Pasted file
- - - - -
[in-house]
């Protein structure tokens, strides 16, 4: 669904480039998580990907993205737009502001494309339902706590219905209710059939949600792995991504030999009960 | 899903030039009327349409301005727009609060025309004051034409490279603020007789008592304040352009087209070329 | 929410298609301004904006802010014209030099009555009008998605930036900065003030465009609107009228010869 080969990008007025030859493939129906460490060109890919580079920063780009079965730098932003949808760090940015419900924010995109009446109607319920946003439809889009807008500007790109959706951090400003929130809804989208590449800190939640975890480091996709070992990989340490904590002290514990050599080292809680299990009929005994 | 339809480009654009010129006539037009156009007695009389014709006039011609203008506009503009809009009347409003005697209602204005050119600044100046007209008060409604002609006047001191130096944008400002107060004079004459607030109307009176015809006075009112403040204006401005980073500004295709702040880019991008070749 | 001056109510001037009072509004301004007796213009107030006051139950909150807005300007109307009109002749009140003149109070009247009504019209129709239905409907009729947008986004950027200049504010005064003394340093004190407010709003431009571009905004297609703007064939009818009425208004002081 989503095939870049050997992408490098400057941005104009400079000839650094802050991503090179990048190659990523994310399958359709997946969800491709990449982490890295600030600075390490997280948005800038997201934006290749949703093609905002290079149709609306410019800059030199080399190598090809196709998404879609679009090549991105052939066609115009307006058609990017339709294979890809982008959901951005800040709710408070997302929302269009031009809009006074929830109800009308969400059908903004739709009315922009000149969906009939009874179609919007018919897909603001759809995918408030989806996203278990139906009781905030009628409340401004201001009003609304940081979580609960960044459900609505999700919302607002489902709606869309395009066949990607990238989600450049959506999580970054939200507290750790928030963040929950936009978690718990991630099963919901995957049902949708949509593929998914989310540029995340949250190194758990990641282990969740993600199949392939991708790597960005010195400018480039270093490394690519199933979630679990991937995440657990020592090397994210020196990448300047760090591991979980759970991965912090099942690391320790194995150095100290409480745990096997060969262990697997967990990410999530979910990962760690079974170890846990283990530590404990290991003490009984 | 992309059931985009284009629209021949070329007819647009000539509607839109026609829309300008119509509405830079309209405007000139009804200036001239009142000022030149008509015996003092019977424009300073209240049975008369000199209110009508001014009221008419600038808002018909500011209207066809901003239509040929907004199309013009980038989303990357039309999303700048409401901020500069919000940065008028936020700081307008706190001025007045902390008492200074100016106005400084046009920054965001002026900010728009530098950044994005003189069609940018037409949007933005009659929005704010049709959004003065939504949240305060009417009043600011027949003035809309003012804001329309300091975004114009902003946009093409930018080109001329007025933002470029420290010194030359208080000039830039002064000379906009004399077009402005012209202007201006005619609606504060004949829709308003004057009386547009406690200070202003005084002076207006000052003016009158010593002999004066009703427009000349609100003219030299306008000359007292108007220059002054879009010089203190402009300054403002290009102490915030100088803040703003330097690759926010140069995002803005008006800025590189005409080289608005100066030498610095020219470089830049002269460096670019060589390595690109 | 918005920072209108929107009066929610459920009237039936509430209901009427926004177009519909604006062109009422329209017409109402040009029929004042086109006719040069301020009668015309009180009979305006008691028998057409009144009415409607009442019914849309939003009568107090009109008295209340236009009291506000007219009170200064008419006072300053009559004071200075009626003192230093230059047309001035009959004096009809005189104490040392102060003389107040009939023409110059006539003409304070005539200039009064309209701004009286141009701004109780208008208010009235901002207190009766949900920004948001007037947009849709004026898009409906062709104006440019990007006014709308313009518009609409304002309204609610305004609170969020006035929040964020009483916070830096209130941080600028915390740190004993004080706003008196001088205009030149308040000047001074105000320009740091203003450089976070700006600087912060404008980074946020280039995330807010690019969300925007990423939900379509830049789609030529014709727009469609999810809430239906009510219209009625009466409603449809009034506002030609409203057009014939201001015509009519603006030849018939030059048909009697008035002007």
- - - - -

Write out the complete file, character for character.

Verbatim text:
[in-house]
């Protein structure tokens, strides 16, 4: 669904480039998580990907993205737009502001494309339902706590219905209710059939949600792995991504030999009960 | 899903030039009327349409301005727009609060025309004051034409490279603020007789008592304040352009087209070329 | 929410298609301004904006802010014209030099009555009008998605930036900065003030465009609107009228010869 080969990008007025030859493939129906460490060109890919580079920063780009079965730098932003949808760090940015419900924010995109009446109607319920946003439809889009807008500007790109959706951090400003929130809804989208590449800190939640975890480091996709070992990989340490904590002290514990050599080292809680299990009929005994 | 339809480009654009010129006539037009156009007695009389014709006039011609203008506009503009809009009347409003005697209602204005050119600044100046007209008060409604002609006047001191130096944008400002107060004079004459607030109307009176015809006075009112403040204006401005980073500004295709702040880019991008070749 | 001056109510001037009072509004301004007796213009107030006051139950909150807005300007109307009109002749009140003149109070009247009504019209129709239905409907009729947008986004950027200049504010005064003394340093004190407010709003431009571009905004297609703007064939009818009425208004002081 989503095939870049050997992408490098400057941005104009400079000839650094802050991503090179990048190659990523994310399958359709997946969800491709990449982490890295600030600075390490997280948005800038997201934006290749949703093609905002290079149709609306410019800059030199080399190598090809196709998404879609679009090549991105052939066609115009307006058609990017339709294979890809982008959901951005800040709710408070997302929302269009031009809009006074929830109800009308969400059908903004739709009315922009000149969906009939009874179609919007018919897909603001759809995918408030989806996203278990139906009781905030009628409340401004201001009003609304940081979580609960960044459900609505999700919302607002489902709606869309395009066949990607990238989600450049959506999580970054939200507290750790928030963040929950936009978690718990991630099963919901995957049902949708949509593929998914989310540029995340949250190194758990990641282990969740993600199949392939991708790597960005010195400018480039270093490394690519199933979630679990991937995440657990020592090397994210020196990448300047760090591991979980759970991965912090099942690391320790194995150095100290409480745990096997060969262990697997967990990410999530979910990962760690079974170890846990283990530590404990290991003490009984 | 992309059931985009284009629209021949070329007819647009000539509607839109026609829309300008119509509405830079309209405007000139009804200036001239009142000022030149008509015996003092019977424009300073209240049975008369000199209110009508001014009221008419600038808002018909500011209207066809901003239509040929907004199309013009980038989303990357039309999303700048409401901020500069919000940065008028936020700081307008706190001025007045902390008492200074100016106005400084046009920054965001002026900010728009530098950044994005003189069609940018037409949007933005009659929005704010049709959004003065939504949240305060009417009043600011027949003035809309003012804001329309300091975004114009902003946009093409930018080109001329007025933002470029420290010194030359208080000039830039002064000379906009004399077009402005012209202007201006005619609606504060004949829709308003004057009386547009406690200070202003005084002076207006000052003016009158010593002999004066009703427009000349609100003219030299306008000359007292108007220059002054879009010089203190402009300054403002290009102490915030100088803040703003330097690759926010140069995002803005008006800025590189005409080289608005100066030498610095020219470089830049002269460096670019060589390595690109 | 918005920072209108929107009066929610459920009237039936509430209901009427926004177009519909604006062109009422329209017409109402040009029929004042086109006719040069301020009668015309009180009979305006008691028998057409009144009415409607009442019914849309939003009568107090009109008295209340236009009291506000007219009170200064008419006072300053009559004071200075009626003192230093230059047309001035009959004096009809005189104490040392102060003389107040009939023409110059006539003409304070005539200039009064309209701004009286141009701004109780208008208010009235901002207190009766949900920004948001007037947009849709004026898009409906062709104006440019990007006014709308313009518009609409304002309204609610305004609170969020006035929040964020009483916070830096209130941080600028915390740190004993004080706003008196001088205009030149308040000047001074105000320009740091203003450089976070700006600087912060404008980074946020280039995330807010690019969300925007990423939900379509830049789609030529014709727009469609999810809430239906009510219209009625009466409603449809009034506002030609409203057009014939201001015509009519603006030849018939030059048909009697008035002007």